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LWV offered thoughtful commentary at meeting

Steven Ryan’s letter (The World, April 19) skewers the League of Women Voters of Coos County for presenting “cherry-picked” information at the previous evening’s forum at the Egyptian Theatre on the safety and economics of the Jordan Cove Energy Project. As a participant, I thought the League offered reasoned, informed, and thoughtful commentary on a controversial project with long-term environmental consequences.

Ryan sidestepped my principal argument that distant corporate investors have often abused and exploited the landscape and communities in Coos County. In this case, Calgary-based Pembina Pipeline Corporation is bankrolling the Jordan Cove Project, and in their words, providing a clean-energy “supercharge, bringing more than a million dollars to our economy every time a ship arrives.” Paraphrasing Pembina’s web site, Ryan treats Jordan Cove as the Second Coming, a company that promises to deliver “clean energy” via a 229-mile natural gas pipeline across Oregon to Coos Bay where the gas will be safely and seamlessly converted to liquid form and shipped “to Tokyo with no hurricane risk.”

Corporations, and Pembina is no exception, are in the business of lining stockholder pockets, and downplaying the intrusive environmental effects of what could arguably be the most costly construction project in Oregon history. It is interesting to note that proposed LNG terminals have been rejected for a host of safety and environmental reasons on the infinitely larger Columbia River, while the Canadian corporation continues to push ahead with the project on the much smaller Coos Bay, with a population of approximately 30,000 people.

Coos County citizens have a long tradition of civic engagement, of people working together as caring stewards of a special place. Although its population has aged since the 1980s, the county is much more than the “retirement and tourist community” that Steven Ryan falsely accused me of promoting. The Bay Area needs economic development enterprises that are consistent with its natural treasures, the waterfronts on the lower and upper bay. Those initiatives should parallel ventures put forth by the Confederated Tribes, with proposals that enhance the area’s cultural diversity and attractiveness. Such projects would not pose a threat to the life and welfare of the Bay Area but rather, advance the local potential of truly livable communities.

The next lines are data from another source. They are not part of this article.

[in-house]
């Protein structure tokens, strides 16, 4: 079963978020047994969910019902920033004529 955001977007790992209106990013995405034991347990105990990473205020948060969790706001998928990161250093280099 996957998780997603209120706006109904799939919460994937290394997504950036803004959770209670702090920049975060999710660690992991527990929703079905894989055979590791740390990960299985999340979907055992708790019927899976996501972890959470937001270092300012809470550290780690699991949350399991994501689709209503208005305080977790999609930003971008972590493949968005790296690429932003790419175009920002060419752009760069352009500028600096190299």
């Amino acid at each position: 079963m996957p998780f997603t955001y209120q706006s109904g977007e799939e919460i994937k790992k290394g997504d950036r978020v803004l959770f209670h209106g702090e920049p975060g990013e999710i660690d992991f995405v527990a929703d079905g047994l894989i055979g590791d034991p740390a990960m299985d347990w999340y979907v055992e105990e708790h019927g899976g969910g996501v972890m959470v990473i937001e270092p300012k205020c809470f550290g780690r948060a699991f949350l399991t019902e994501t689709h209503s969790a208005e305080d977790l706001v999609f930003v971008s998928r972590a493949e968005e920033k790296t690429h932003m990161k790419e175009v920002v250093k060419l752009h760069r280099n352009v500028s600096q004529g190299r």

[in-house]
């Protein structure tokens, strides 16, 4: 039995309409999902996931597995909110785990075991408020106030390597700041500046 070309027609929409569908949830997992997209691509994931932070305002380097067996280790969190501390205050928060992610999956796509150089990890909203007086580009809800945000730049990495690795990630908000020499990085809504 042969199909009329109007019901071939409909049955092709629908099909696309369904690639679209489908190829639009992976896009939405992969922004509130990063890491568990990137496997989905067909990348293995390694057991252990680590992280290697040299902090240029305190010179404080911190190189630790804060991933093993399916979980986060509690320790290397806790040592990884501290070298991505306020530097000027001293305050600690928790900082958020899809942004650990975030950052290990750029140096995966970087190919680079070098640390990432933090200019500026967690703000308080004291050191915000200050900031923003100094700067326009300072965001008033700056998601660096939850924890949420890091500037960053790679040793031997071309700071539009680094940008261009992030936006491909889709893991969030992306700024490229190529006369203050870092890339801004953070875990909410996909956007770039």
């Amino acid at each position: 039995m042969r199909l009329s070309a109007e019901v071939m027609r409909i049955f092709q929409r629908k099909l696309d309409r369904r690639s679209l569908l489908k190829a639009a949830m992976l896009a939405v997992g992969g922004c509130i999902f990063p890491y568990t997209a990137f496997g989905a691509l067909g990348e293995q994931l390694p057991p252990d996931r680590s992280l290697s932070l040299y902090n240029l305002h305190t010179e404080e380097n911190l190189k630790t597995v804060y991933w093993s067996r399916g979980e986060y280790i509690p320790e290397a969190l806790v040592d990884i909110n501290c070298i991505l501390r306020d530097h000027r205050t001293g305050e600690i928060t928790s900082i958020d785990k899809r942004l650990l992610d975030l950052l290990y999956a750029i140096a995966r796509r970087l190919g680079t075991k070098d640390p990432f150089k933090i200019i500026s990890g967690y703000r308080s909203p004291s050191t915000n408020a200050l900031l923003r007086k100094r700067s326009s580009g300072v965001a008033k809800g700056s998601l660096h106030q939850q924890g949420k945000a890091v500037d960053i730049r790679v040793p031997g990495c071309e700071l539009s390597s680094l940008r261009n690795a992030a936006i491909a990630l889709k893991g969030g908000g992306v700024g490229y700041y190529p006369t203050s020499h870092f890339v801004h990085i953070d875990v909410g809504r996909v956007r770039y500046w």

Bill Robbins

Corvallis

Taking of property in public’s best interest?

Spring cleaning may soon have a new meaning to residents of Coos County courtesy of their Board of Commissioners (BOC).

During this year’s budget hearings the BOC disclosed that at this years Associated Oregon Counties (AOC) meeting they proposed a change to the Homestead Emption law whereby unpaid real property liens due to county code violations (cluttered with cars for example); would now be subject to forfeiture laws.

Though a change to existing Oregon State Law is required; the BOC said they’ve created a line item within this year’s budget to fund the program should approval be forthcoming.

In essence the BOC would become the arbitrator of public sensibilities. Would the clear cuts within the county forest; visible from the ‘Charleston to Bandon Scenic Tour Route’; along Seven Devils road constitute a violation, or would the county be exempt?

One commissioner even chided one county landowner who is currently serving a year in county jail for his failure to acknowledge repeated (80-90) code enforcement actions. If the law is changed forfeiture would likely be their next step.

The BOC’s dilemma; if the landowner refuses to comply even by lien placement; there is no other legal option to force compliance. Citizenry civil disobedience prevents collection of revenue. The BOC views this a loophole; that must be closed.

Sound familiar; as previously communicated the BOC currently refuses to abide by state law requiring them to contract with Bay Area Enterprises (BAE); who provides work and training services to people of various disabilities within the community. Since they face no penalties for non-compliance they’re able to redirect those dollars elsewhere. Sound hypocritical?

What do we have to fear? Other governmental jurisdictions in the country use this law to seize real estate worth hundreds of thousands of dollars; selling it to cover a miniscule lien (less than $1,000), then pocket the difference.

Those least likely to comply may already be suffering under an existing economic burden; hampering their ability to defend their Fourth Amendment rights to unreasonable seizure. Is it judicious for the BOC to single out those most downtrodden for forfeiture; rendering them homeless?

Does the taking of any citizen’s property in that manner, really in the public’s best interest? Do government programs generating large sums of revenue each year ever go away; or do they expand to sustain them?

Steve Scheer

Coos Bay

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